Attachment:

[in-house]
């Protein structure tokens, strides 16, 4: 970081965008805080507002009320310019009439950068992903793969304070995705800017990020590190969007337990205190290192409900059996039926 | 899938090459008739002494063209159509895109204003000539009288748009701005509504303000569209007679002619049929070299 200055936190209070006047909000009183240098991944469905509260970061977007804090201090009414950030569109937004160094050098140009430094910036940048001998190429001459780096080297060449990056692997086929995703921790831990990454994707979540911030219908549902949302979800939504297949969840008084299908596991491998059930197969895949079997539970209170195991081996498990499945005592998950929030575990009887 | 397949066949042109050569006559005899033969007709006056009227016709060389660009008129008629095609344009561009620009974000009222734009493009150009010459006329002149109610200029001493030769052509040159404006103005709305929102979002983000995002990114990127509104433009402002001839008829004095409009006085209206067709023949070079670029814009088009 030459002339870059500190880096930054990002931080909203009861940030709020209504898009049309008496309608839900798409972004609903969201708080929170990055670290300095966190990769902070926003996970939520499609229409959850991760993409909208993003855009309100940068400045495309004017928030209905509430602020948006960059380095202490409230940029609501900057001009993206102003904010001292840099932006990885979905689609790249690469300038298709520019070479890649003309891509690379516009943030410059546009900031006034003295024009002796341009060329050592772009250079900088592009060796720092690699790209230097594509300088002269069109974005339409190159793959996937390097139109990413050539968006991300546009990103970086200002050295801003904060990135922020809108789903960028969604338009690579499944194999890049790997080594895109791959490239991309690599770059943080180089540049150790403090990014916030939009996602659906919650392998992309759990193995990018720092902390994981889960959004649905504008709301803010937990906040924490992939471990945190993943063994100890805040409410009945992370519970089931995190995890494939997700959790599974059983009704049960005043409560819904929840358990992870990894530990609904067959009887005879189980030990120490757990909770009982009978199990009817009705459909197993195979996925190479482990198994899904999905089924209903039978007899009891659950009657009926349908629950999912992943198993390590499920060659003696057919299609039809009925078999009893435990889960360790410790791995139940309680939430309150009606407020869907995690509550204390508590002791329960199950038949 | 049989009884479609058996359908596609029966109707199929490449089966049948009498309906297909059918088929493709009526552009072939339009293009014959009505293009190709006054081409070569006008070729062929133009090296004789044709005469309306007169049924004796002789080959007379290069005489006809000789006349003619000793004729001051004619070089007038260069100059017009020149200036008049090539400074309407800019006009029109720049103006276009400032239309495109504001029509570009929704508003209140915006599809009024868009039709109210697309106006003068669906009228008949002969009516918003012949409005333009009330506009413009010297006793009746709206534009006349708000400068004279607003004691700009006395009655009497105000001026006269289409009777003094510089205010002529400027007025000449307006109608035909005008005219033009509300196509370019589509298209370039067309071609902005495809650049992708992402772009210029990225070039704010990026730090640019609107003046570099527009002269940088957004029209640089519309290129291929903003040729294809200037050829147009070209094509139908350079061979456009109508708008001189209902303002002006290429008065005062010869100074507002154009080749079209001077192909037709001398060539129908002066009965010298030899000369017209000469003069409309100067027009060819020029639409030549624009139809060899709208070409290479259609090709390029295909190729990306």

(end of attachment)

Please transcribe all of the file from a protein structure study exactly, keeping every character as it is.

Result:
[in-house]
């Protein structure tokens, strides 16, 4: 970081965008805080507002009320310019009439950068992903793969304070995705800017990020590190969007337990205190290192409900059996039926 | 899938090459008739002494063209159509895109204003000539009288748009701005509504303000569209007679002619049929070299 200055936190209070006047909000009183240098991944469905509260970061977007804090201090009414950030569109937004160094050098140009430094910036940048001998190429001459780096080297060449990056692997086929995703921790831990990454994707979540911030219908549902949302979800939504297949969840008084299908596991491998059930197969895949079997539970209170195991081996498990499945005592998950929030575990009887 | 397949066949042109050569006559005899033969007709006056009227016709060389660009008129008629095609344009561009620009974000009222734009493009150009010459006329002149109610200029001493030769052509040159404006103005709305929102979002983000995002990114990127509104433009402002001839008829004095409009006085209206067709023949070079670029814009088009 030459002339870059500190880096930054990002931080909203009861940030709020209504898009049309008496309608839900798409972004609903969201708080929170990055670290300095966190990769902070926003996970939520499609229409959850991760993409909208993003855009309100940068400045495309004017928030209905509430602020948006960059380095202490409230940029609501900057001009993206102003904010001292840099932006990885979905689609790249690469300038298709520019070479890649003309891509690379516009943030410059546009900031006034003295024009002796341009060329050592772009250079900088592009060796720092690699790209230097594509300088002269069109974005339409190159793959996937390097139109990413050539968006991300546009990103970086200002050295801003904060990135922020809108789903960028969604338009690579499944194999890049790997080594895109791959490239991309690599770059943080180089540049150790403090990014916030939009996602659906919650392998992309759990193995990018720092902390994981889960959004649905504008709301803010937990906040924490992939471990945190993943063994100890805040409410009945992370519970089931995190995890494939997700959790599974059983009704049960005043409560819904929840358990992870990894530990609904067959009887005879189980030990120490757990909770009982009978199990009817009705459909197993195979996925190479482990198994899904999905089924209903039978007899009891659950009657009926349908629950999912992943198993390590499920060659003696057919299609039809009925078999009893435990889960360790410790791995139940309680939430309150009606407020869907995690509550204390508590002791329960199950038949 | 049989009884479609058996359908596609029966109707199929490449089966049948009498309906297909059918088929493709009526552009072939339009293009014959009505293009190709006054081409070569006008070729062929133009090296004789044709005469309306007169049924004796002789080959007379290069005489006809000789006349003619000793004729001051004619070089007038260069100059017009020149200036008049090539400074309407800019006009029109720049103006276009400032239309495109504001029509570009929704508003209140915006599809009024868009039709109210697309106006003068669906009228008949002969009516918003012949409005333009009330506009413009010297006793009746709206534009006349708000400068004279607003004691700009006395009655009497105000001026006269289409009777003094510089205010002529400027007025000449307006109608035909005008005219033009509300196509370019589509298209370039067309071609902005495809650049992708992402772009210029990225070039704010990026730090640019609107003046570099527009002269940088957004029209640089519309290129291929903003040729294809200037050829147009070209094509139908350079061979456009109508708008001189209902303002002006290429008065005062010869100074507002154009080749079209001077192909037709001398060539129908002066009965010298030899000369017209000469003069409309100067027009060819020029639409030549624009139809060899709208070409290479259609090709390029295909190729990306």